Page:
Commercial and bureaucratic hindrances collided with an uncontrollable reality: the faith of many players.
Too many gospel presentations offer only a ticket to heaven when you die. And too many Christians are walking around with hope of comfort tied exclusively to that end of life anticipation.
We can easily make the Martha mistake. I don’t mean the Martha in the kitchen mistake though. At the end of Luke 10 we see Martha graciously rebuked by Jesus for desperately trying to love her neighbor as her first priority, when she should have first loved the Lord and allowed Him to minister to her before she tried to minister to others. We easily and maybe regularly make that Martha mistake, but I am not referring to that.
We can easily make the Martha in the street mistake. In John 11 we see Jesus at a key point in his ministry coming to Bethany where Lazarus was ill and then died. Martha runs to Jesus and expresses her grief, that if Jesus had been there, then Lazarus would not have died. Jesus loved Martha, Mary, and Lazarus. But now Lazarus was dead and buried, Jesus was too late, and Martha understandably made a mistake. What was it?
Jesus told Martha that Lazarus would rise again. What do you say to a grieving sister? Maybe this was just one of those platitudes that we hear at Christian funerals. Comfort, but distant. Martha took it that way. She assumed that Jesus comes to us and points off into the distant future – comfort for the by and by. She was mistaken.
When Jesus told Martha that “I am the resurrection and the life,” he was not just referring to the far off future. What she didn’t know was that this person stood before her was about to reinforce the Jerusalem leadership’s decision to kill him. What she didn’t know was that this person stood before her was soon to enter into death deliberately and with dignity. And what she didn’t know was that in a few weeks this person stood before her would stand up and walk out of his own tomb as the conqueror of death.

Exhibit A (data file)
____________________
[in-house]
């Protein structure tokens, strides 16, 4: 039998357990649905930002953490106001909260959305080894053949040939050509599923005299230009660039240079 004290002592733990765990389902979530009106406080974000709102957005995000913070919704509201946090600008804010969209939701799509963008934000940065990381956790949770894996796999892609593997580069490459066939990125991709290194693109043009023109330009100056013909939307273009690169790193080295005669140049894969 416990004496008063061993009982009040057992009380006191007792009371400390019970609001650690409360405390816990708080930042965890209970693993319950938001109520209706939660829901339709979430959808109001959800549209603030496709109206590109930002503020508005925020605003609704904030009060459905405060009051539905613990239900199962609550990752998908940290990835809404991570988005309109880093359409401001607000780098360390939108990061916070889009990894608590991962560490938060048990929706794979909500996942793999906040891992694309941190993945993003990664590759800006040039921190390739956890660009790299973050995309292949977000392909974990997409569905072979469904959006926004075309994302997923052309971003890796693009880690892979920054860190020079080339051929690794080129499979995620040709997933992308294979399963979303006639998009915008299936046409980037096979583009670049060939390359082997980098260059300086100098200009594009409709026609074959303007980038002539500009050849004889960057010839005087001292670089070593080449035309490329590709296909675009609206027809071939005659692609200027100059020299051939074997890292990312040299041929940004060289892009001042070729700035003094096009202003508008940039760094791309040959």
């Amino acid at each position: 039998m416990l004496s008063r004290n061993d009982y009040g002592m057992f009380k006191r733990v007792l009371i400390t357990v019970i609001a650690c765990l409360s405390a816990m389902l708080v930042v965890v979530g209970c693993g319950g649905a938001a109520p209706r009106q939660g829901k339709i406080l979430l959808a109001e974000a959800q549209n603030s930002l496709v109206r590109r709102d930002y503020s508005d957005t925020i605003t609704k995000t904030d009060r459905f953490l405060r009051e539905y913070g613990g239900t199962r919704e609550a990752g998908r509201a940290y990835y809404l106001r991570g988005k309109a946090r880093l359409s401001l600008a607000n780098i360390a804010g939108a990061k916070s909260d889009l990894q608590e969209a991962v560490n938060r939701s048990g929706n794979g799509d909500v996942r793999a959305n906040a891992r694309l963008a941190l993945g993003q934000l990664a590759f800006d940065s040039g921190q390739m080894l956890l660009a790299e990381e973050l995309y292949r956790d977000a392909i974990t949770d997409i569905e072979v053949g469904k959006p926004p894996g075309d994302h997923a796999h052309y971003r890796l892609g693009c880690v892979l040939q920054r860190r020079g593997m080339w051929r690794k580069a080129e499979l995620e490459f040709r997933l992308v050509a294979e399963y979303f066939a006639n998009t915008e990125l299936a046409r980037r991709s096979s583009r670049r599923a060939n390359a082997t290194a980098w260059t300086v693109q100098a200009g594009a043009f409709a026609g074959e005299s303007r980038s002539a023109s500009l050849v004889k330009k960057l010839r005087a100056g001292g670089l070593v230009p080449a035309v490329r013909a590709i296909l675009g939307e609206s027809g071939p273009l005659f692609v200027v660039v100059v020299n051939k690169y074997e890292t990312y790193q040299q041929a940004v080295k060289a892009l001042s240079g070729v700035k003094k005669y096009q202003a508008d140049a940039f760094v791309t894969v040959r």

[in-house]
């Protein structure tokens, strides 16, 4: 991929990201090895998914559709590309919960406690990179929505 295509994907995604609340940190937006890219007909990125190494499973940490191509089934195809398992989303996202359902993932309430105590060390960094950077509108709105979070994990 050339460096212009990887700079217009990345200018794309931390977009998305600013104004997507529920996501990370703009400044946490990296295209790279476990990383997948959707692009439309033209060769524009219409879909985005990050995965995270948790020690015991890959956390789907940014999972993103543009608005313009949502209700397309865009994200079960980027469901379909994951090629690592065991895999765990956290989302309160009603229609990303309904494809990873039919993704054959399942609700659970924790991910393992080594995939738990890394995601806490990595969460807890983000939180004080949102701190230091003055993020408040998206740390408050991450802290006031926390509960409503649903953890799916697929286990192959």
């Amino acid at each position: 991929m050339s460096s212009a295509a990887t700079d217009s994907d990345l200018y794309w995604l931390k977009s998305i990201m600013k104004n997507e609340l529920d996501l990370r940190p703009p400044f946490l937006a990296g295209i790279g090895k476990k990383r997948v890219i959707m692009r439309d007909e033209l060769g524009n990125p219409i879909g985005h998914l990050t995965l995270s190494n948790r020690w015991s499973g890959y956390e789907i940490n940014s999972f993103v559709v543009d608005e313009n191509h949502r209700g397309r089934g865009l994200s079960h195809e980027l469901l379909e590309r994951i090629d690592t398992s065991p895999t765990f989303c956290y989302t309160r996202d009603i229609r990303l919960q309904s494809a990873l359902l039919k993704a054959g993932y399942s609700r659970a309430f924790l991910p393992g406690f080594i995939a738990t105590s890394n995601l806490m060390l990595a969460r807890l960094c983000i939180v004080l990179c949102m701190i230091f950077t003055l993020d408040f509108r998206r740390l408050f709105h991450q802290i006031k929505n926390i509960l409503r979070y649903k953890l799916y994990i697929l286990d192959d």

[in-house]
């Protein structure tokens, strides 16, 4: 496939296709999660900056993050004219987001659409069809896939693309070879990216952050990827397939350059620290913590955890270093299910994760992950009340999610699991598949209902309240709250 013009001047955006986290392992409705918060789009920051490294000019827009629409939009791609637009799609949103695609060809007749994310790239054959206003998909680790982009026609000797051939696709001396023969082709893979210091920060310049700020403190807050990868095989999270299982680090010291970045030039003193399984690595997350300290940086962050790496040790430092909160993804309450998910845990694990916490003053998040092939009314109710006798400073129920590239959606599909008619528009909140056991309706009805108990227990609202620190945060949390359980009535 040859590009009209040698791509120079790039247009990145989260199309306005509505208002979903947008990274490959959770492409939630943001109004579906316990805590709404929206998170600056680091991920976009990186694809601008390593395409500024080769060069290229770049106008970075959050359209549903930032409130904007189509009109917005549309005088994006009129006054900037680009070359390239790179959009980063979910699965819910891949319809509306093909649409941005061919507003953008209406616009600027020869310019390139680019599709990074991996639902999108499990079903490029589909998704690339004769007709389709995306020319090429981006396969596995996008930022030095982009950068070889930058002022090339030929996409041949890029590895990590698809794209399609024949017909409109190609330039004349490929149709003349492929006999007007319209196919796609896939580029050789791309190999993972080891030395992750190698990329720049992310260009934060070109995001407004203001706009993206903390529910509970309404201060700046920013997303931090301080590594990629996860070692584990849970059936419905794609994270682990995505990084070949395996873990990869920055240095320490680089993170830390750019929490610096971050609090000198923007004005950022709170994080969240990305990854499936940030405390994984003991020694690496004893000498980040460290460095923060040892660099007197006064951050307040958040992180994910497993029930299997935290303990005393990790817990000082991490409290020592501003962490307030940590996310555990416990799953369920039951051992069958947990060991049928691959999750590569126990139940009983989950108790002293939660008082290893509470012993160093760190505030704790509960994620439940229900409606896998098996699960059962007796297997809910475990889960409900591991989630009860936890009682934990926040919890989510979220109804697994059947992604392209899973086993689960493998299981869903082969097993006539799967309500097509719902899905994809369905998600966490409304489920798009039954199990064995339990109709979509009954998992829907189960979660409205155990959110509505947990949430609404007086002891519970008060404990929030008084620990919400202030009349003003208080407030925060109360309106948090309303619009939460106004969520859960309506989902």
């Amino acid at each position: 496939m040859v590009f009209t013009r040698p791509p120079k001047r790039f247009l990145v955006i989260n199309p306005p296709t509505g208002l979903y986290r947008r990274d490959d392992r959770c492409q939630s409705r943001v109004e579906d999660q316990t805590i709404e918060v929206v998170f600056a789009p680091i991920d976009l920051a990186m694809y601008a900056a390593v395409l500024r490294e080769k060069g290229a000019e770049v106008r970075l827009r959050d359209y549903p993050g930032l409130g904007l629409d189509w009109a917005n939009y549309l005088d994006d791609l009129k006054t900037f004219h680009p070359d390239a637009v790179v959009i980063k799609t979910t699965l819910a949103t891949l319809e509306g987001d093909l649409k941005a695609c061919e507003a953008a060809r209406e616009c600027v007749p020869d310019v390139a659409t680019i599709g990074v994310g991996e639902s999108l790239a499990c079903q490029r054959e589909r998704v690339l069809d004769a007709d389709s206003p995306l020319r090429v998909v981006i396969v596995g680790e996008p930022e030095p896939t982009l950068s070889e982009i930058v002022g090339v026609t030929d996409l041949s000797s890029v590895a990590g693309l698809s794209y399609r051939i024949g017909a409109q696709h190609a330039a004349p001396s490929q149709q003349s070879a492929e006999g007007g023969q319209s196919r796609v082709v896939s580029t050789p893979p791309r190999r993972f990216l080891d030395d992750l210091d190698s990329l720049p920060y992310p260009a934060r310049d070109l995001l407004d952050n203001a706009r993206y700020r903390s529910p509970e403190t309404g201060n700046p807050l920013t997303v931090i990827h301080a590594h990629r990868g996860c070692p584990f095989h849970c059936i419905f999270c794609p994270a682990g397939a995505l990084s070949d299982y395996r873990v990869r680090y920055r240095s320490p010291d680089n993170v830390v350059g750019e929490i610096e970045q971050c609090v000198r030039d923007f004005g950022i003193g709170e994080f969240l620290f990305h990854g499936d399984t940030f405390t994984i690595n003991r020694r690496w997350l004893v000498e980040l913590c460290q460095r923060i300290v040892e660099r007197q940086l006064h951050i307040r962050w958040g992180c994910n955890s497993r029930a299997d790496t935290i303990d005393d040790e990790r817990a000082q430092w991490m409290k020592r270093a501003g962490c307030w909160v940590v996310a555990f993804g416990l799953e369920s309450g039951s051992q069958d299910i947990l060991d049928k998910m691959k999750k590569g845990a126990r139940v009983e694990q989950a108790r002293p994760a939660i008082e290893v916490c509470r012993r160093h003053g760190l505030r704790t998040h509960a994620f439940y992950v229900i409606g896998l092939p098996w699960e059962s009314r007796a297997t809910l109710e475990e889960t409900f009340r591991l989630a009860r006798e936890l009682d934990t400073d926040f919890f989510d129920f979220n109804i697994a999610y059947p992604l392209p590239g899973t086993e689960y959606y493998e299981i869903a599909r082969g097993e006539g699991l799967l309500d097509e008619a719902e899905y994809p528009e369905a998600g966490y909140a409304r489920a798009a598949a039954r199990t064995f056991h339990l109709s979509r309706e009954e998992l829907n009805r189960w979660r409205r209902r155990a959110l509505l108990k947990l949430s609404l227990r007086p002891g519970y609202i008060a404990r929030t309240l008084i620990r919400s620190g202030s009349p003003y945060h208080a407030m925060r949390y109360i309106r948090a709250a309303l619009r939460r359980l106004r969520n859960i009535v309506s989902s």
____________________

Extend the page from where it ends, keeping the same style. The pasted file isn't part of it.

If Martha could have seen the next few weeks, then she might have anticipated more in the next few minutes. Jesus is the resurrection and the life, and Lazarus was about to be miraculously resuscitated after four days of stone cold death.
We can easily make the Martha mistake. We can assume that Jesus comes to us in the tough times of life and ministry in order to point our hearts into the future – that far off time when we will be with him and all the tears will be wiped and the presence of sin dusted away and we will forever enjoy what we were made for, fellowship with the Trinity. This is all true. But this is not all.
Jesus comes to us in the midst of hurt, and sorrow, and challenge, and struggle, and betrayal, and fatigue, and tears . . . and he comes to give us life now.
Too many gospel presentations offer only a ticket to heaven when you die. And too many Christians are walking around with hope of comfort tied exclusively to that end of life anticipation. Jesus is the kind of Savior who comes to us, by his Spirit, in the midst of the mess we experience. Jesus is the kind of Savior who gives us life now.
Martha misunderstood the physical implications of Jesus meeting her that day. We can misunderstand the spiritual implication of Jesus meeting us today.
As conqueror of death and Lord of life, what is it that Jesus offers us today as his beloved friends and family? He offers us hope for the future and a new standing with God, of course. But never let the good news diminish into a merely status-based future hope. Jesus offers us the loving intimacy of the Trinity by the Spirit poured out into our hearts reassuring us of God’s love, urging us to call God our Abba.
Jesus offers us eternal life now, which is to enjoy fellowship with God our Father and Jesus Christ whom he has sent. Jesus offers us transformed hearts, filled hearts, tenderly loved hearts. Jesus offers us his presence, his comfort, his concern and his companionship. Jesus offers us life, now.
I thank God for Martha. Her mistake in the kitchen in Luke 10 is a mistake I make all the time. Jesus’ gentle rebuke of Martha resonates deeply as a loving rebuke for me. And her mistake in the street at Bethany in John 11 is a mistake I make all the time. I too tend to live my life as if Jesus’ presence is nice today, but the difference Jesus offers lies off in the distant future.
Jesus lovingly corrected Martha’s grieving error by giving her the embrace of her brother that day. Jesus lovingly wants to correct our similar error by giving us his embrace, today. That is life, eternal life. It is not only life forever then. It is, in the midst of all the mess I experience, life now.